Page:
PS (polystyrene) GPPS (general purpose polystyrene) has applications in a range of products, primarily domestic appliances, construction, electronics, toys, and food packaging such as containers, produce baskets, and fast food containers (ICIS, 2011d). Franklin Associates, American Chemistry Council 2010 Cradle-to-Gate Life Cycle Inventory of Nine Plastic Resins and Two Polyurethane Precursors. Revised Final Report
PVC PVC (Polyvinyl Chloride) is produced as both rigid and flexible resins. Rigid PVC is used for pipe, conduit, and roofing tiles, whereas flexible PVC has applications in wire and cable coating, flooring, coated fabrics, and shower curtains. Franklin Associates, American Chemistry Council 2010 Cradle-to-Gate Life Cycle Inventory of Nine Plastic Resins and Two Polyurethane Precursors. Revised Final Report
PLA Polylactic acid or PLA is a thermoplastic biopolymer constructed entirely from annually renewable agricultural products, e.g., corn, and used in manufacturing fresh food packaging and food service ware such as rigid packaging, food containers, disposable plastic cups, cutlery, and plates Natureworks, LLC 2010 Technical data sheets by Application.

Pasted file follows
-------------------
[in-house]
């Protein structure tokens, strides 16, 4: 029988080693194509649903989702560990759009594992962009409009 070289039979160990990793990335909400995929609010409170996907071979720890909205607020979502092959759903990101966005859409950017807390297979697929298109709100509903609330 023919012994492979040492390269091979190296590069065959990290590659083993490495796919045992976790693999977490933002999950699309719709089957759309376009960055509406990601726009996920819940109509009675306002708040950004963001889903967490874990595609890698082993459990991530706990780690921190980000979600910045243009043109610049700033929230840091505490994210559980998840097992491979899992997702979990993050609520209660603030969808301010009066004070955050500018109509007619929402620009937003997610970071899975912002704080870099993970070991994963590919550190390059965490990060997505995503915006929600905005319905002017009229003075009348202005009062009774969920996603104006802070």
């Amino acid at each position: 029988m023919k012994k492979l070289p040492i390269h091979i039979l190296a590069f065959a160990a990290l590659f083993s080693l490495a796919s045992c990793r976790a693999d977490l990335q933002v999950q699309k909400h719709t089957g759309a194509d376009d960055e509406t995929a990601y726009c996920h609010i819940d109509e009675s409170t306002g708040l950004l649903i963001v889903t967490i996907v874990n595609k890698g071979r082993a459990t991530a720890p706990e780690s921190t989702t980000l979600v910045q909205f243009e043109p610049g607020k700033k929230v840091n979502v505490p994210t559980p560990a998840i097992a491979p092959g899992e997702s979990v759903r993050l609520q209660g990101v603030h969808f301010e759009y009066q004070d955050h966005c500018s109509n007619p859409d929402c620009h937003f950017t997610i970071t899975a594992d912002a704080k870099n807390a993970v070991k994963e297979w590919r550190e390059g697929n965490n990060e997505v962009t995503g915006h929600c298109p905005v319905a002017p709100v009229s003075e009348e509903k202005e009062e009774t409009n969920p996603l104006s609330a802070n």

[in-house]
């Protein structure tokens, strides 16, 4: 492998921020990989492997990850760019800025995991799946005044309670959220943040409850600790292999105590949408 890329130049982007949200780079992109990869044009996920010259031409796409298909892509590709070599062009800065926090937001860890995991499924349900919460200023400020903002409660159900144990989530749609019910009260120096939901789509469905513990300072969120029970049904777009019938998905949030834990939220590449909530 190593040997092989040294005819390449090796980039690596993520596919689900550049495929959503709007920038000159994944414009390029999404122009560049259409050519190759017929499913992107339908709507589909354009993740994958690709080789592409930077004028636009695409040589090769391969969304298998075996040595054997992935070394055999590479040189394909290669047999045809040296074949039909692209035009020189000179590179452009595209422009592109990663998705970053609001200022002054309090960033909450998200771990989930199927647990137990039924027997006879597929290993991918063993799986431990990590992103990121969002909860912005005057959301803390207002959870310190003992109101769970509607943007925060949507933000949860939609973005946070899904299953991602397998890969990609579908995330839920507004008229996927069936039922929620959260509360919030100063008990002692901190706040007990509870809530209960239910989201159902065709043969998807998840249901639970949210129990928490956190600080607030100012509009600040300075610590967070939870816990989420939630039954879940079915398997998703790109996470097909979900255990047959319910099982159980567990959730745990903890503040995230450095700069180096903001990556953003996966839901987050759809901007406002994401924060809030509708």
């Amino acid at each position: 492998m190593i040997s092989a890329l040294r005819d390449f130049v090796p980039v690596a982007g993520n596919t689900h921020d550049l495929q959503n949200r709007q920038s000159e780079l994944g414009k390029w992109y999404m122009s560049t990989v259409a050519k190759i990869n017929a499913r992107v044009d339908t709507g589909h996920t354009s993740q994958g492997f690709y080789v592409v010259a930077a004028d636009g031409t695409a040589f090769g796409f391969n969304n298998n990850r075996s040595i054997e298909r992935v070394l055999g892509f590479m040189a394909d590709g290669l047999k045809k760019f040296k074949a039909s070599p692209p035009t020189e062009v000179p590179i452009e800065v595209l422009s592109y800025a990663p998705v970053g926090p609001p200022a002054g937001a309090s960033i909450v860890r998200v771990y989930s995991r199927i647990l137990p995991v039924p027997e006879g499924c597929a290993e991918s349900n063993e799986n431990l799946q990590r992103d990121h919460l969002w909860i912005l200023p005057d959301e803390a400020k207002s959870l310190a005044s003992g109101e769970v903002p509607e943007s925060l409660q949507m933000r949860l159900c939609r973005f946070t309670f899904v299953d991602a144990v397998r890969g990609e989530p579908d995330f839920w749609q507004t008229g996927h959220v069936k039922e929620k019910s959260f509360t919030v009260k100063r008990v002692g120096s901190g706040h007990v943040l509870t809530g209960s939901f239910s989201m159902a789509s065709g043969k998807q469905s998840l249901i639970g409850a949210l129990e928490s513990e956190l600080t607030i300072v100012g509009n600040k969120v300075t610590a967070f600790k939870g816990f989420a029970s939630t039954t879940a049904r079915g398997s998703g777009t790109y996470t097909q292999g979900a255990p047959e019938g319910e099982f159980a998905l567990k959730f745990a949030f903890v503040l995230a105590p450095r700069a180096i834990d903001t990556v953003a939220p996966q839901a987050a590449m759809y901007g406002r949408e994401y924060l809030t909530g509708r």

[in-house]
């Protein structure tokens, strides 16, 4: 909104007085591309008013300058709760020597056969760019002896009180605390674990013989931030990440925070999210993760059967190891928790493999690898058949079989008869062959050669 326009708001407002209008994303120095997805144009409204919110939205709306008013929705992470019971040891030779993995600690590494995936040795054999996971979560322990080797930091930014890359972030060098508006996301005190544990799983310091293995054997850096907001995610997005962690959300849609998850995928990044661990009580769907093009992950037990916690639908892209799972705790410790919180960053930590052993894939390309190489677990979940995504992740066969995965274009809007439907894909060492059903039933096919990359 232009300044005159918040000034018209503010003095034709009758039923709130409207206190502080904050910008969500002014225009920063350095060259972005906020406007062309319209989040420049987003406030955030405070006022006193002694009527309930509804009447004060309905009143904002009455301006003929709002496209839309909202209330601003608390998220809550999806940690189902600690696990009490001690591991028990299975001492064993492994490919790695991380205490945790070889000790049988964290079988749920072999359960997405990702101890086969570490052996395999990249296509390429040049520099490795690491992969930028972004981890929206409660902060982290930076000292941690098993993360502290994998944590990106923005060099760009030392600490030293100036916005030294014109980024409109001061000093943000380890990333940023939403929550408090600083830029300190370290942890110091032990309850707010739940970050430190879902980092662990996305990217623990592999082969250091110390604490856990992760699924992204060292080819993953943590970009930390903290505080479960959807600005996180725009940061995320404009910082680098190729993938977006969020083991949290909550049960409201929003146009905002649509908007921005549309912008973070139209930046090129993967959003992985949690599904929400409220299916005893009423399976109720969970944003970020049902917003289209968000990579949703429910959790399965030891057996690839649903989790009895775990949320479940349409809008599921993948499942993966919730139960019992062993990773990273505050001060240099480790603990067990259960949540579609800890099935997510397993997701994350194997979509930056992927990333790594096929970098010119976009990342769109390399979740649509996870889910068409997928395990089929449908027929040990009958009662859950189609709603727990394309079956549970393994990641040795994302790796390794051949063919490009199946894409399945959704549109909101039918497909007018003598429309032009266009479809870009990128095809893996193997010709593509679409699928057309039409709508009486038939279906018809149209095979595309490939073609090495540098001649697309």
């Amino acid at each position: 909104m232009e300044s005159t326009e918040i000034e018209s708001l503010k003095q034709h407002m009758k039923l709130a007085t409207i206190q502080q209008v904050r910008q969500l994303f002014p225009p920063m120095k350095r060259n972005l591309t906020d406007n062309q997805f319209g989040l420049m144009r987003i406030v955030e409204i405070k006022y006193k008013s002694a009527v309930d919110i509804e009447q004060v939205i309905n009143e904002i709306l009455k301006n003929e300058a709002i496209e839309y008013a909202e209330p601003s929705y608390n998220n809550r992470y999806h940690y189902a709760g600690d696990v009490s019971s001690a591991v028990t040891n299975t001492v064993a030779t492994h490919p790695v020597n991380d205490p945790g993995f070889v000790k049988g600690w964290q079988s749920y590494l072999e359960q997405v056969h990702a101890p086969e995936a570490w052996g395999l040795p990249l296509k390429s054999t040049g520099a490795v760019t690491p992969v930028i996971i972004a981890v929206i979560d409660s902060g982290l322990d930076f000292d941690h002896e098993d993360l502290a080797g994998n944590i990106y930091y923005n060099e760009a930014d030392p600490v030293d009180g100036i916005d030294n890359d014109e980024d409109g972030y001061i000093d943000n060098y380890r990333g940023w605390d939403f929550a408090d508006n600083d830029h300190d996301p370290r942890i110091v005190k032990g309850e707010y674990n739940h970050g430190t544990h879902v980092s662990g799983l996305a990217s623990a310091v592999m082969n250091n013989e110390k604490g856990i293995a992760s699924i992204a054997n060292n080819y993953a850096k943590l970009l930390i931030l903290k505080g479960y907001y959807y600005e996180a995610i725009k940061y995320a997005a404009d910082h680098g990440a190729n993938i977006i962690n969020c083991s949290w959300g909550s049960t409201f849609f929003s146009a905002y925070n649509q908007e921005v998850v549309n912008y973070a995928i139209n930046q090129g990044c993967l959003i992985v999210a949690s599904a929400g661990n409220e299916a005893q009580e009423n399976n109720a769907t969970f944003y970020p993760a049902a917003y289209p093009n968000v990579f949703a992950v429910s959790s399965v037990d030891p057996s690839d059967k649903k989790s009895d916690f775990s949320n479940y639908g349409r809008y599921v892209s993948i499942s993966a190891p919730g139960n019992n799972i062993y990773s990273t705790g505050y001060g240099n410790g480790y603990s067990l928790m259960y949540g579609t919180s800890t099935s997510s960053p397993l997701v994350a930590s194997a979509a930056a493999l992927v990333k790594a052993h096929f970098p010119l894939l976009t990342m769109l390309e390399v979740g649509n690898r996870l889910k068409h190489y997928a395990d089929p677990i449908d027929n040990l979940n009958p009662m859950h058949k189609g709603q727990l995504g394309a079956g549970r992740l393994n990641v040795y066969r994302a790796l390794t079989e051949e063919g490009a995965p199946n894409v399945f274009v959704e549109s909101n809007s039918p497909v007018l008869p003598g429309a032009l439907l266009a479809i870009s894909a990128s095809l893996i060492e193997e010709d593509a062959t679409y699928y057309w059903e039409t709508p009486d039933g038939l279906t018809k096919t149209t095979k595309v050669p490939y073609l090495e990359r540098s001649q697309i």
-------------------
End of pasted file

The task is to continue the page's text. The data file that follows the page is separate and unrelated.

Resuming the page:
U.S. Life Cycle Inventory Database 2010 Data Module Report: NatureWorks Polylactide Biopolymer (Ingeo).
Corrugated Containers Corrugated cardboard boxes made from containerboard (liner and corrugating medium) used in packaging applications. EPA 2006 Solid Waste Management and Greenhouse Gases: A Life-Cycle Assessment of Emissions and Sinks
Magazines/Third-class Mail Third Class Mail is now called Standard Mail by the U.S. Postal Service and includes catalogs and other direct bulk mailings such as magazines, which are made of coated, shiny paper. This category represents coated paper produced from mechanical pulp. EPA 2006 Solid Waste Management and Greenhouse Gases: A Life-Cycle Assessment of Emissions and Sinks
Newspaper Newspaper represents uncoated paper made from 70% mechanical pulp and 30% chemical pulp. For the carbon sequestration portion of the factor, it was assumed that the paper was all mechanical pulp. Franklin Associates 1998 Background Document A: A Life Cycle Inventory of Process and Transportation Energy for Eight Different Materials